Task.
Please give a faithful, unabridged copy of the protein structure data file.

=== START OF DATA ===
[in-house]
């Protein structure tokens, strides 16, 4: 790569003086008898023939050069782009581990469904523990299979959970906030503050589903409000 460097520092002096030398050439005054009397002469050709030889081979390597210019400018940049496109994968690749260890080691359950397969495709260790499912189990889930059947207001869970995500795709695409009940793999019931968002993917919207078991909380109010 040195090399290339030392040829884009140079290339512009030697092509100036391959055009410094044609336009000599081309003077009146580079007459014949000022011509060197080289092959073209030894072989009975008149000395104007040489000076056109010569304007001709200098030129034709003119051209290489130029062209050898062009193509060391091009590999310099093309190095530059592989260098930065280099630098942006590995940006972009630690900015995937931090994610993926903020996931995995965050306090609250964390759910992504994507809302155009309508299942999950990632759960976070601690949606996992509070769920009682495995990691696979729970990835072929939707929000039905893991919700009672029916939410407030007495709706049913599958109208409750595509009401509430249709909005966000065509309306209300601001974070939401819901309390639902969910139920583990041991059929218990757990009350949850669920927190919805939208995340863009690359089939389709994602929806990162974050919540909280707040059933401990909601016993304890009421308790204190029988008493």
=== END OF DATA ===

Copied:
[in-house]
């Protein structure tokens, strides 16, 4: 790569003086008898023939050069782009581990469904523990299979959970906030503050589903409000 460097520092002096030398050439005054009397002469050709030889081979390597210019400018940049496109994968690749260890080691359950397969495709260790499912189990889930059947207001869970995500795709695409009940793999019931968002993917919207078991909380109010 040195090399290339030392040829884009140079290339512009030697092509100036391959055009410094044609336009000599081309003077009146580079007459014949000022011509060197080289092959073209030894072989009975008149000395104007040489000076056109010569304007001709200098030129034709003119051209290489130029062209050898062009193509060391091009590999310099093309190095530059592989260098930065280099630098942006590995940006972009630690900015995937931090994610993926903020996931995995965050306090609250964390759910992504994507809302155009309508299942999950990632759960976070601690949606996992509070769920009682495995990691696979729970990835072929939707929000039905893991919700009672029916939410407030007495709706049913599958109208409750595509009401509430249709909005966000065509309306209300601001974070939401819901309390639902969910139920583990041991059929218990757990009350949850669920927190919805939208995340863009690359089939389709994602929806990162974050919540909280707040059933401990909601016993304890009421308790204190029988008493």